CLAIM: Derry/Londonderry is the only city of its prominence in the UK that does not have its own higher education institution, according to Lord Adonis.
CONCLUSION: INACCURATE. There are several other urban areas in the UK that do not have a higher education institution headquartered in their locale (for example Darlington, Southport, Harrogate, Scunthorpe, Crewe and East Kilbride).
On 12 July 2019, Lord Adonis — a former UK Government advisor and education minister — claimed that Derry/Londonderry is “the only city of its prominence” in the UK that doesn’t have a higher education institution with its main campus in the city. He added: “It is deeply unfair that Derry/Londonderry continues to lose out because of the historical decision to base the headquarters of Ulster University in Coleraine”.
On 8 November 2018, we published a blog article about a similar claim. While Ulster University’s Magee campus is based in Derry/Londonderry, UU’s administrative site is based 35 miles away on its Coleraine campus.
What is higher education?
In the UK, all children receive compulsory primary and secondary education (from ages 5-16). At the end of secondary education, students undertake an exam known as the General Certificate of Secondary Education (GCSE).
Thereafter, tertiary (third-level) education is in the form of “further education” and “higher education”. Further education is any education beyond secondary education. This includes courses that lead to A-Level and AS-Level examinations (used by universities for admittance), as well as vocational courses. Higher education is provided by universities and colleges, which leads to degrees.
What is a city?
The BBC suggests that most people think a city is a large, densely-populated, distinct urban area with a cathedral. However, the cathedral requirement is long defunct, and size does not matter. As the BBC and The Guardian explain, a locale officially becomes a city by decree.
The website, UK Cities, publishes a list of cities with official status. This has resulted in some highly populated locales without city status (Dudley Borough with an estimated population of 312,925) and some lowly populated locales with city status (the city of St Davids has an estimated population of 1,408).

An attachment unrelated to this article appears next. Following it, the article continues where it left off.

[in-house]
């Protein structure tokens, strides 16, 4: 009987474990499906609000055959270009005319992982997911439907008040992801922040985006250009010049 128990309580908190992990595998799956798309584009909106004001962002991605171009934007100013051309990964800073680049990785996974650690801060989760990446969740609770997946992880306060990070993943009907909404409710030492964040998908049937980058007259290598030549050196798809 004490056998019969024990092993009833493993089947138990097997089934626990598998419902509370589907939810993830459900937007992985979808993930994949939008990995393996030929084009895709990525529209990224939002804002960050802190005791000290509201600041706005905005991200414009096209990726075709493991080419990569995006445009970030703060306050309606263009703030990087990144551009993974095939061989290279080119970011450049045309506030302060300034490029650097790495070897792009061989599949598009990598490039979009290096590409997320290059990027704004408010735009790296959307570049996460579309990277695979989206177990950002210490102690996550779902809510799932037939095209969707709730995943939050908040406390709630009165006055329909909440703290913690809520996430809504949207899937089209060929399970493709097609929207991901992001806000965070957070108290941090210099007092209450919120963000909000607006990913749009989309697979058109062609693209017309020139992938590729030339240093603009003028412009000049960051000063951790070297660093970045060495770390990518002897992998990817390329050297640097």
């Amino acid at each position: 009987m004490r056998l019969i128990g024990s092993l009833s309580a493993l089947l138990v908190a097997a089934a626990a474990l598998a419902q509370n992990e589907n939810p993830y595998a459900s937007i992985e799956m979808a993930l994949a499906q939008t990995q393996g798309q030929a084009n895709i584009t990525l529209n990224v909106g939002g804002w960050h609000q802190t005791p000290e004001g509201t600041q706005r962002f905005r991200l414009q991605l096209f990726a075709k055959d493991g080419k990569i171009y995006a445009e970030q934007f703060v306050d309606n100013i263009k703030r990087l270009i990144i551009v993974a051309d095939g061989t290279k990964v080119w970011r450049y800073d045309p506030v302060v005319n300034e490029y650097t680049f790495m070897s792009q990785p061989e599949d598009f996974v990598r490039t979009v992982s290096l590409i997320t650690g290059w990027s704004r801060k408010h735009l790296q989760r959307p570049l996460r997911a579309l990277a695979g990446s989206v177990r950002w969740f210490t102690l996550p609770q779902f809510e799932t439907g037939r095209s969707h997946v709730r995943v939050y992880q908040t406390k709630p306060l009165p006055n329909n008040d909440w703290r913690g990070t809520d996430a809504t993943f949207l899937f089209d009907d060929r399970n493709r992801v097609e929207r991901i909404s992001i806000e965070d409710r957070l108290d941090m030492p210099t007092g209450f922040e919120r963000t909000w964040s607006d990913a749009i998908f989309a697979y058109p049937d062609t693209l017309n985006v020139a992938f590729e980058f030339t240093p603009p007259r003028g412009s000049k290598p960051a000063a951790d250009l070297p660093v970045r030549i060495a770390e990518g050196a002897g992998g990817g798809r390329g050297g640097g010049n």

Derry/Londonderry was incorporated as a city in 1613 and is listed as having a population of 105,000. Other “official cities” are Lisburn (110,000), Chichester (108,000), Winchester (108,000), Carlisle (101,000), Worcester (93,000), and Bath (90,000).
However, these populations are based on local authorities that govern the cities, and they include people residing inside and outside the city boundaries.
The Office for National Statistics (ONS) publishes a complete list of population estimates for the UK (including Scotland and Northern Ireland). These are available by the segment of local authority; the table shows that for mid-2017, Derry City and Strabane District Council had an estimated population of 150,497, and Lisburn and Castlereagh District Council had an estimated population of 142,640. Neither has a higher education institution headquartered in its jurisdiction. But are the official cities of Derry/Londonderry and Lisburn a fair comparison, when evaluated by its local authority?
What is an urban area?
In a report on the 2001 Census, ONS describes “urban areas” as “towns, cities, and major agglomerations”, and suggests ways in which one could define an urban area. Examples include the terms of “built-up area” and “by density”. A built-up area can be interpreted as “bricks and mortar” and comprises: permanent structures; transportation corridors such as roads, railways, and canals, with built-up land on one or both sides; and transportation features such as motorway service areas, car parks, railway yards, and airports. Density is defined by an area of at least 20 hectares and at least 1,500 residents.